The International Federation of Journalists today welcomed the release of a British journalist James Brandon who was snatched from his hotel by gunmen in the southern city of Basra, but the Federation has reiterated concern over the deteriorating situation facing journalists and media staff with a new call for the release of journalists held after a police raid on the Iranian news agency in Baghdad earlier this week.
“We are pleased that James Brandon has been promptly released,” said Aidan White, IFJ General Secretary, “but we still await news about the arrest and detention of colleagues working for the Iranian news agency.”
At least three reporters working for IRNA news agency were arrested by Baghdad police, earlier this week according to one of the agency's senior editors. Iranian journalists have run into trouble with the authorities in Iraq before. Iraq's defence minister has recently upped anti-Iranian rhetoric, accusing Tehran of sending spies and arms across the border to foment unrest. IRNA says the agency lost contact with its Baghdad bureau on Monday afternoon amidst reports that a group of armed men had stormed their offices in Baghdad.
“We are concerned that there are political motives behind this incident,” said White. “The Iraqi authorities must explain why these men were taken and unless there are good reasons, they must be released immediately.”
The IFJ says that with more than 40 media deaths since last year’s invasion, Iraq is already the world’s most dangerous place for journalists. A few days ago the Federation protested over an official ban imposed on the Arab satellite channel Al-Jazeera. About 20 foreigners are currently being held and at least eight hostages have been executed. The IFJ is calling on all journalists in Iraq to tighten up their security.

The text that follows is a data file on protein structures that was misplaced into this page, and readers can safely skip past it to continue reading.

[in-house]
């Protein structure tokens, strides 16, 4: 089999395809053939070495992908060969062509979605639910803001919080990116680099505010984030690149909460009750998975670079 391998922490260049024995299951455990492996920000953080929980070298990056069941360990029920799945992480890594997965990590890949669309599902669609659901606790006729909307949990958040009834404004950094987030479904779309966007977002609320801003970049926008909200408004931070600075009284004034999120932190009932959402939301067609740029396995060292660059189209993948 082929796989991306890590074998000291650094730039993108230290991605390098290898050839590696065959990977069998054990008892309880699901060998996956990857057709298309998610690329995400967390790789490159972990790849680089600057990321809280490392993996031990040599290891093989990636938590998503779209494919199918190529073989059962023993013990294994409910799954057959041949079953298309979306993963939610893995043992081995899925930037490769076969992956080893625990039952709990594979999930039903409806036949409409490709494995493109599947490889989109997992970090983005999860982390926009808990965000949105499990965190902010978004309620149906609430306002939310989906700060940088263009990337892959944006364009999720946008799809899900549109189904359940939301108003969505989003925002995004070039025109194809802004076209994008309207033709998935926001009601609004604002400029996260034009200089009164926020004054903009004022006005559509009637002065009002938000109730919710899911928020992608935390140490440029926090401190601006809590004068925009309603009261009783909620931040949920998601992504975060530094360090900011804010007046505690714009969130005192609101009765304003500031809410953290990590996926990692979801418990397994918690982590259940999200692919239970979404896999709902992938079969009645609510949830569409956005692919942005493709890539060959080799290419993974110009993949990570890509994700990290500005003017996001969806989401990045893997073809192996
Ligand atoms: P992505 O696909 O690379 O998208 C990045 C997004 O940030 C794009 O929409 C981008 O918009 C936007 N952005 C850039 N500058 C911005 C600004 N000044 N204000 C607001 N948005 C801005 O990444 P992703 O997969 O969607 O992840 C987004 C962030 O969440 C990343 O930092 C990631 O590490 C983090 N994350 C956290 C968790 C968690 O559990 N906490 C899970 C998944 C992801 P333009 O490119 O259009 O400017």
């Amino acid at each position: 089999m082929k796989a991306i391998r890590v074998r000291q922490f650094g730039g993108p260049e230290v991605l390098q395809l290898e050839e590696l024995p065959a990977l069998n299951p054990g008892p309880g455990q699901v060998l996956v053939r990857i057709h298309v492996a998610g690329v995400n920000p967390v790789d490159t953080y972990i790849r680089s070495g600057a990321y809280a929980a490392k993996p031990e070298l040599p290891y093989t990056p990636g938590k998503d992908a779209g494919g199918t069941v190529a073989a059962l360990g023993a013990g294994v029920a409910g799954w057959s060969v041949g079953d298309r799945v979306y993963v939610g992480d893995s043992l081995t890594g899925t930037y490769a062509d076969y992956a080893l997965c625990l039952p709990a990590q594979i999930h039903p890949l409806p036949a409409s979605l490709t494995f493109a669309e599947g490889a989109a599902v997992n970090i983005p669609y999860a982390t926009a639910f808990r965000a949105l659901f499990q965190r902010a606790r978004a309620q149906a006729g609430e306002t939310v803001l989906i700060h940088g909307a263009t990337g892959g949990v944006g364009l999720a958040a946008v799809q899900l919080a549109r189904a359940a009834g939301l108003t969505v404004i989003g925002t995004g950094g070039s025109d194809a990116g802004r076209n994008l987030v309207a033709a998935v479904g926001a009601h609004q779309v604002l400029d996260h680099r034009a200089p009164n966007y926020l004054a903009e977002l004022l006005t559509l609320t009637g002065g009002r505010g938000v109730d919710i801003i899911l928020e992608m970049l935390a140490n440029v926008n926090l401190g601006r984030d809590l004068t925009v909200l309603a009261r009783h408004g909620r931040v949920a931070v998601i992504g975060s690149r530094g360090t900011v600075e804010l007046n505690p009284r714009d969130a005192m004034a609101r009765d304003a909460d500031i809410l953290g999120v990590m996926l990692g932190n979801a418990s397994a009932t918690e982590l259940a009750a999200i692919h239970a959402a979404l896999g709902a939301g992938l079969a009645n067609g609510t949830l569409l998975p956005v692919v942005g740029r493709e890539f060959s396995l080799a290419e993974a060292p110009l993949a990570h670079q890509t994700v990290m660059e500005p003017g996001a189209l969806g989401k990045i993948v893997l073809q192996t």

Among those reportedly detained after the police raid on the Iranian News Agency IRNA were the bureau chief Mostafa Darban. Thee others detained were Mohammad Khafaji and Mohsen Madani.
The kidnapping of Brandon, a freelance working for the London-Based Sunday Telegraph, was followed by the kidnappers issuing a video tape with militants threatening to kill him, but a spokesman for Shi'ite cleric Moqtada al-Sadr appealed to the captors to release him and they complied within a few hours.
“The situation is increasingly hostile for journalists,” said White. “Media must do everything they can to provide security and all sides must resist the temptation to harass, victimise or intimidate media staff.”